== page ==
At Sprott, we view investment merits of gold and gold shares as distinctly different. Gold offers the ability to remove investment capital from the traditional financial system at a moment’s notice. Gold shares, on the other hand, offer two important variations on the gold investment thesis. First, gold-mining equities provide well-documented torque to cyclical advances in spot gold. In essence, high-quality gold miners introduce a value-creation proposition to the secular opportunity of rising gold prices. Second, we believe gold shares represent a tactical portfolio allocation capable of generating significant alpha during periods in which excessive ebullience for U.S. financial assets is being recalibrated.
The beta-to-bullion reputation of gold equities is based on sound fundamentals. Gold mines involve significant fixed costs underpinning highly variable revenues. The math of a rising gold price implies strong profit leverage over both imbedded development and construction costs as well as ongoing costs of extraction. Additionally, a rising gold price can increase the proven-and-probable reserves of most mining companies, even in the absence of new discoveries. SEC accounting rules require that gold miners report their mineral reserves based only on the portion of their ore bodies which can generate profits at the prior-three-year-average gold price. As the gold price rises, miners convert their mineral resources to reserves based on their audited assumptions of profitability. Finally, a rising gold price fuels expanded corporate exploration budgets, in turn enabling the value creation of potential new discoveries. Because most gold is found close to existing deposits, a rising gold price reflexively enhances the value of miners’ existing land packages.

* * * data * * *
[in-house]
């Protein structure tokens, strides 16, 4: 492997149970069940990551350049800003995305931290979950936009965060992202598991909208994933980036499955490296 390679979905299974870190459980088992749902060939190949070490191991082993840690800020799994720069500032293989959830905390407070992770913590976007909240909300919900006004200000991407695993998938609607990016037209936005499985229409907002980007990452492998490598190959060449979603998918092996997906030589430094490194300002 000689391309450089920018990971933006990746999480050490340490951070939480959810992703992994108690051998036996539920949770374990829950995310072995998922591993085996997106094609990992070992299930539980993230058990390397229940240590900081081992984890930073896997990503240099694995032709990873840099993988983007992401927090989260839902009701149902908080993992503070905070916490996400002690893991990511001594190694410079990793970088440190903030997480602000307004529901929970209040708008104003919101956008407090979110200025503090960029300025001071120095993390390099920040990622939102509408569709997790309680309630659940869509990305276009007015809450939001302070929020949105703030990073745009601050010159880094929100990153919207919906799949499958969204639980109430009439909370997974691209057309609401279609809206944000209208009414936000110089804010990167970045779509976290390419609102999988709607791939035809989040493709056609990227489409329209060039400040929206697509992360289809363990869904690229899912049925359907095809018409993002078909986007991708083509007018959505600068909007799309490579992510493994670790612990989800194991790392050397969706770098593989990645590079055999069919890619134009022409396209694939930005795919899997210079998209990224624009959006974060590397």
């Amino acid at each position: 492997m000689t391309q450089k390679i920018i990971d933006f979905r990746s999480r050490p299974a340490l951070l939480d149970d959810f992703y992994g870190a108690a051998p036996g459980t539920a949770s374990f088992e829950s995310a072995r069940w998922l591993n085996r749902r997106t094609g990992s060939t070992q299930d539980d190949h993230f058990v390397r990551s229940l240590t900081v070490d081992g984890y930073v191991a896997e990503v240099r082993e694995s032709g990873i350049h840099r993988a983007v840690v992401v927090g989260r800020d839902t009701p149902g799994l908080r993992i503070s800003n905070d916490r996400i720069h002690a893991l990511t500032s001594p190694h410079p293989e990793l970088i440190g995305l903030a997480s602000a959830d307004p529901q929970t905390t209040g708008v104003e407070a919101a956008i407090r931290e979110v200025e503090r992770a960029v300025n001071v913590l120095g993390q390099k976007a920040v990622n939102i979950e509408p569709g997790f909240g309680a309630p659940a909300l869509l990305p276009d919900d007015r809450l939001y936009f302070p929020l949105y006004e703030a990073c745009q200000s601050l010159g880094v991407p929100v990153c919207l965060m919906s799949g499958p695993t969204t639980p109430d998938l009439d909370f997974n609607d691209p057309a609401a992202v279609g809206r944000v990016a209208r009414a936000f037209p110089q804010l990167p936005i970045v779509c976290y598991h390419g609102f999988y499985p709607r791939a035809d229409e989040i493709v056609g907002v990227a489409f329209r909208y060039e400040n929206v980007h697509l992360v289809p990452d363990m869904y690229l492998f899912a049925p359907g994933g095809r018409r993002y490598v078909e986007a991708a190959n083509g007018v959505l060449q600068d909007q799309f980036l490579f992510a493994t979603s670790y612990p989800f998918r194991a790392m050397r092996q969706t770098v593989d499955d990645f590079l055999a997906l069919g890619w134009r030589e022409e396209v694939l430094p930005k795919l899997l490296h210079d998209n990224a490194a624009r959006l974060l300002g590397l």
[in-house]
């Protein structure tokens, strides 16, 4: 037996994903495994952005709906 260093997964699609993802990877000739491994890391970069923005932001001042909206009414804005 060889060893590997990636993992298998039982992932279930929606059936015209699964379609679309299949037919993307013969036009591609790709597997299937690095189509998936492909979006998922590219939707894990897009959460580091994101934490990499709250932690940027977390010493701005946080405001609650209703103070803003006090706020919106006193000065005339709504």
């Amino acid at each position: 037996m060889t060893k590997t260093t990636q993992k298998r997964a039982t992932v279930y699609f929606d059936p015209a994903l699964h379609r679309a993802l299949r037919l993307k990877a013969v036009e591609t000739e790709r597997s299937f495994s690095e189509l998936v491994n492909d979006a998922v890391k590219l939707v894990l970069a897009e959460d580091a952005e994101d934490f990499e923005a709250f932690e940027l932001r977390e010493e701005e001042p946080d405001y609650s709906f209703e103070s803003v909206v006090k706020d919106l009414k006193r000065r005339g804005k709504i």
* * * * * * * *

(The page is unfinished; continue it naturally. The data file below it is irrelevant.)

The obvious flipside of gold-share leverage is the fact that this gearing works in both directions. During extended periods of gold-price weakness, the investment merits of gold-mining companies can become increasingly challenged. Indeed, there are few market segments in which ongoing review of industry prospects, coupled with dynamic sizing of portfolio commitments, are more prudent.
While gold shares are commonly viewed as harbinger for bullion’s prospects, there are many instances (such as during the bottoming process of spot gold in December 2015 followed by gold shares in January 2016), in which gold must take the lead to set the course for the gold complex. During the past five calendar quarters, spot gold has traded largely in a $150 trading range (between $1,200 and $1,350), with an average trading price ($1,272.64) very close to the range midpoint. Spot gold has now flirted with breakout above $1,350 on four occasions since September 2017. While gold shares’ relative valuation versus bullion rests near historic lows, largely eliminating downside risk for gold shares in a flat-bullion-price environment, we expect gold will need to break convincingly above $1,350 before animal spirits truly return to gold shares. When this occurs, however, gold shares are poised for an explosive move.